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In addition to the analog swing method, extra power and ball spin can be applied using the L1 and L2 buttons, respectively. If you rapidly press the L1 button while drawing the analog stick back for the backswing, you can add yardage to your shot. Once the shot is airborne, rapidly pressing the L2 button adds spin to the ball. The direction of the spin can be adjusted on the fly, until the ball touches any surface. You can pull back on the analog stick for backspin, push up on the stick for more roll, or left or right to roll the ball in that direction. These options add a whole new level of control to the game and, when mastered, can easily improve your scores by at least a couple of strokes.

 

Once you’ve got the controls down, Tiger Woods offers several different gameplay options. The primary mode of play is the Tiger Challenge, which is a match play mode which pits a created player against an increasingly difficult lineup of PGA stars and original opponents. Players earn money for defeating these opponents, as well as for accomplishing other feats like long drives, birdies and eagles, hazard saves, and others. This money is then used to buy stat points in a variety of different areas, including power, accuracy, and putting. There are also a series of scenarios which challenge players’ skills. Some involve coming back from large deficits with a certain number of holes to go. Others challenge players to score well under adverse conditions, such as rain, wind, or poor lies.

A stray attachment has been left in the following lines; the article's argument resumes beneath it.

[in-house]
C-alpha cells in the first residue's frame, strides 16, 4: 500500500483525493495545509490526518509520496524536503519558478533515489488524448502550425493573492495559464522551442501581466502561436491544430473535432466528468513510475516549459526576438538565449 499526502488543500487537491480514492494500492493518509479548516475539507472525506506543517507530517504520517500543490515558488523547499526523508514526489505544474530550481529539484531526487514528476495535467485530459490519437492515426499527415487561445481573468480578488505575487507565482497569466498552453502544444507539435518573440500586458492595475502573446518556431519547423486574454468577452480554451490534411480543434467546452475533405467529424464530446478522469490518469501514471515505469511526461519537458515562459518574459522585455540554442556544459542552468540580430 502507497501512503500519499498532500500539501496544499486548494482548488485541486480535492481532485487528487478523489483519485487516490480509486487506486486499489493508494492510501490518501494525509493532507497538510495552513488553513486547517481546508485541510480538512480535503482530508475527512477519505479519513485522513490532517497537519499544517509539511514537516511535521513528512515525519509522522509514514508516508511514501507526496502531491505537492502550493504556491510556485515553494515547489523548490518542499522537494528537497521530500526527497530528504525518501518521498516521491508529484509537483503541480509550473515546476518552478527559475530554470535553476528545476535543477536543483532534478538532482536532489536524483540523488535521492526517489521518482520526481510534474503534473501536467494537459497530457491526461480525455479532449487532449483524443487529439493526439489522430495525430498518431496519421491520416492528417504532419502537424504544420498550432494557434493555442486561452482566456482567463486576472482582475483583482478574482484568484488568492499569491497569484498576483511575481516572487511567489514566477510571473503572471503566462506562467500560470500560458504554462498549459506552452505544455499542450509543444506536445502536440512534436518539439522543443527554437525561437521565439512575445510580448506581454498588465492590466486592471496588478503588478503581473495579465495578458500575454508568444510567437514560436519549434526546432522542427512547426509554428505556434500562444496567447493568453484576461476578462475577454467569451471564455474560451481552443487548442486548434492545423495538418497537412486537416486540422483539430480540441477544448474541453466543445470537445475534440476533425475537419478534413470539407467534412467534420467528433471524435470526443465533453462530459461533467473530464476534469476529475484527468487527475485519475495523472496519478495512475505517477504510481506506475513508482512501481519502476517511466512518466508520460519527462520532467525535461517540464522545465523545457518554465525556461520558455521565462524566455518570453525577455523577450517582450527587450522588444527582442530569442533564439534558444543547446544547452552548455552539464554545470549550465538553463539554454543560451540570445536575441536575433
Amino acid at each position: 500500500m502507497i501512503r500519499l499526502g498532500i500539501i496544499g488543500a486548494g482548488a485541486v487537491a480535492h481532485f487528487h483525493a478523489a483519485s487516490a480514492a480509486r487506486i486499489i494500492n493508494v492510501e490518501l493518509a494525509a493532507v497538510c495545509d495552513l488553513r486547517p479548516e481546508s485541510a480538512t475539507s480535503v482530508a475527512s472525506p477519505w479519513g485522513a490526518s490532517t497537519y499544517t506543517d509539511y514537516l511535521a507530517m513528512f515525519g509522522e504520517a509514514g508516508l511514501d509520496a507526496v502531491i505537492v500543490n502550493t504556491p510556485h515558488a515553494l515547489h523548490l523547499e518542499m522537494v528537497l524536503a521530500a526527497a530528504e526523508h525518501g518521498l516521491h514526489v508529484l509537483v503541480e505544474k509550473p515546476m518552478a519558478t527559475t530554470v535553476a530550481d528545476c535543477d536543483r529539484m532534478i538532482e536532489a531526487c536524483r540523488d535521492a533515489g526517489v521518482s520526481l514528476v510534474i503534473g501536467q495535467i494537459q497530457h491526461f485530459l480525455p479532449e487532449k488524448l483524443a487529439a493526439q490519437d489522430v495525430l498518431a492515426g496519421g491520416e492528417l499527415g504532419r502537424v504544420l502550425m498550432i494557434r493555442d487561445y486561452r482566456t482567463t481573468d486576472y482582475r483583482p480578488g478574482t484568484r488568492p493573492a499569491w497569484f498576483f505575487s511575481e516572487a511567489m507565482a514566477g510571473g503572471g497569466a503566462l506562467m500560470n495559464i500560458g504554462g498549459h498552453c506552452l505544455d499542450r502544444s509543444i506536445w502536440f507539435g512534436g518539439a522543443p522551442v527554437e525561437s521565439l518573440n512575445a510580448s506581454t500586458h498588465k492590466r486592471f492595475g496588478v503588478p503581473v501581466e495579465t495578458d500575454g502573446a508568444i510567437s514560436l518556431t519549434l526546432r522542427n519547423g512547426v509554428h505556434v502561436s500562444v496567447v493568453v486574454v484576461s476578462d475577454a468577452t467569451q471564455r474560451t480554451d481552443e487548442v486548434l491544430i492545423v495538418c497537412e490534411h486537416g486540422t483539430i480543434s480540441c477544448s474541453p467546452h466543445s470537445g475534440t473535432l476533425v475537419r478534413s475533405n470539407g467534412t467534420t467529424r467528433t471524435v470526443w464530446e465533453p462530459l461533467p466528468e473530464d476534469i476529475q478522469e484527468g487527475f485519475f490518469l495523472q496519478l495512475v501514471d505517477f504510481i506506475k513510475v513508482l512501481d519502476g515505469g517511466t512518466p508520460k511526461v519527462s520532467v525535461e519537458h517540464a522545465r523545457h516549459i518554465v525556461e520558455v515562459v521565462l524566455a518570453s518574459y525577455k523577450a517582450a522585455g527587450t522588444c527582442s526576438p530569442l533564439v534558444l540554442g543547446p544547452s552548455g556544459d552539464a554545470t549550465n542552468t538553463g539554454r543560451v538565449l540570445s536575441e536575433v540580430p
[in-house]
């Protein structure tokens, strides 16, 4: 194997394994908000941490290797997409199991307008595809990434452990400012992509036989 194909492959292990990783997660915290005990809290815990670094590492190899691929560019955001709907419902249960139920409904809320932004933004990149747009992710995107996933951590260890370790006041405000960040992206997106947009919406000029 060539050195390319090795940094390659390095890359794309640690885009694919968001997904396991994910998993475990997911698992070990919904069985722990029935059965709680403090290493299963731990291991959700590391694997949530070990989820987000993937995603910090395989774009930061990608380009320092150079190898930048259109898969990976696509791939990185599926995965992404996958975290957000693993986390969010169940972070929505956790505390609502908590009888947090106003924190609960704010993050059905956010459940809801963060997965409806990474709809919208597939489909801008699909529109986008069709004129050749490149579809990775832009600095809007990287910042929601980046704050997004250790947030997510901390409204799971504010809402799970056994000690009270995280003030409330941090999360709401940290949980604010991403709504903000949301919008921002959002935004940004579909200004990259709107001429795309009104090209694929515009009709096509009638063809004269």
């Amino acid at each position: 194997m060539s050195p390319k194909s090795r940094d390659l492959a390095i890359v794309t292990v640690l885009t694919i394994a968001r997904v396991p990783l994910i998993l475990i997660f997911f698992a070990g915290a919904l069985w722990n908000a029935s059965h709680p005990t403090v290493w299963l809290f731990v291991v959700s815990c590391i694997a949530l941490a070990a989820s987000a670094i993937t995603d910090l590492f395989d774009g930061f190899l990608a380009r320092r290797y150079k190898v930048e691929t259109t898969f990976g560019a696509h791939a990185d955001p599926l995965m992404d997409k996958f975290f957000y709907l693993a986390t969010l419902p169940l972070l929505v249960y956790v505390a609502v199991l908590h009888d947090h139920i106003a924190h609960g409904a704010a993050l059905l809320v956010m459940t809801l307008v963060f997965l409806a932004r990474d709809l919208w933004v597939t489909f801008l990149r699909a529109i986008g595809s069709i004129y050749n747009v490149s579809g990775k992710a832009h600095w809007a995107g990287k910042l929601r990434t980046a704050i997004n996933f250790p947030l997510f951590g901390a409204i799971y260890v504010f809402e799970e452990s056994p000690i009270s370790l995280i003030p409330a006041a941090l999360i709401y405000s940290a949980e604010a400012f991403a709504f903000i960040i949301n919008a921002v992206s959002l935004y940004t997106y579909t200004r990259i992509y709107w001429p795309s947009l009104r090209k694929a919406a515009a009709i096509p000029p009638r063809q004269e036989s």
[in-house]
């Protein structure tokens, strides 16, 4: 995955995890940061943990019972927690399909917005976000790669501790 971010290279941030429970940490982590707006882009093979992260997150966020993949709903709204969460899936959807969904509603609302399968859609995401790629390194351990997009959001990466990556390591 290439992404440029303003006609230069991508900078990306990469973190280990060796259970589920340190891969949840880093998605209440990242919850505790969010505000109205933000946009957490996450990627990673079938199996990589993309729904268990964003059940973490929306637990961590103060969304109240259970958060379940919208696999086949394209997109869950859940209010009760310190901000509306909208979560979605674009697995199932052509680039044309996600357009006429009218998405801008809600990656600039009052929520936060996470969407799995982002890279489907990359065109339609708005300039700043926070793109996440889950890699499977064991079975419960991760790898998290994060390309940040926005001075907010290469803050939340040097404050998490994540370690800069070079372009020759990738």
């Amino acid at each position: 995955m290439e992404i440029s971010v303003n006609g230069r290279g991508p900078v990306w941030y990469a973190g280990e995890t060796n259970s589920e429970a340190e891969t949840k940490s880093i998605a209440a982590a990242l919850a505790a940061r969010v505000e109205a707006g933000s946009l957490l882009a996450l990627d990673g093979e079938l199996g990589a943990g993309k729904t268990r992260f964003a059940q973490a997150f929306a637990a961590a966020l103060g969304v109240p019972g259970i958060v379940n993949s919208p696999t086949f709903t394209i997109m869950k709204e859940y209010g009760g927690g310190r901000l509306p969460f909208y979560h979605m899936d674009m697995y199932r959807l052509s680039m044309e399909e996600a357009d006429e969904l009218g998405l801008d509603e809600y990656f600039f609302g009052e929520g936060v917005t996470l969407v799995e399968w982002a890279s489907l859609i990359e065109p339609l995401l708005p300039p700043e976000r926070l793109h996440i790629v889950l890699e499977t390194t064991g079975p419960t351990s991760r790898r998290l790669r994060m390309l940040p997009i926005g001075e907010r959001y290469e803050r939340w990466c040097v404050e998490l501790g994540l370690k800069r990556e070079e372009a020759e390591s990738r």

There is certainly a lot to like about Tiger Woods PGA Tour Golf 2002. There is certainly a learning curve involved with the controls (especially putting), but it’s very rewarding once the controls are mastered. The sense of realism is heightened by the inclusion of real players and real courses, and there’s certainly more than enough golf action here to keep players interested for a long time to come, whether you’re playing solo or with a group of friends. Some gamers may argue over whether Tiger Woods is better than Hot Shots 3, but one thing is for certain: the gap in quality between the two games has certainly been narrowed to the point where they’re just about even.

 

- Peter J. Skerritt, Jr.

 

(June 28, 2002)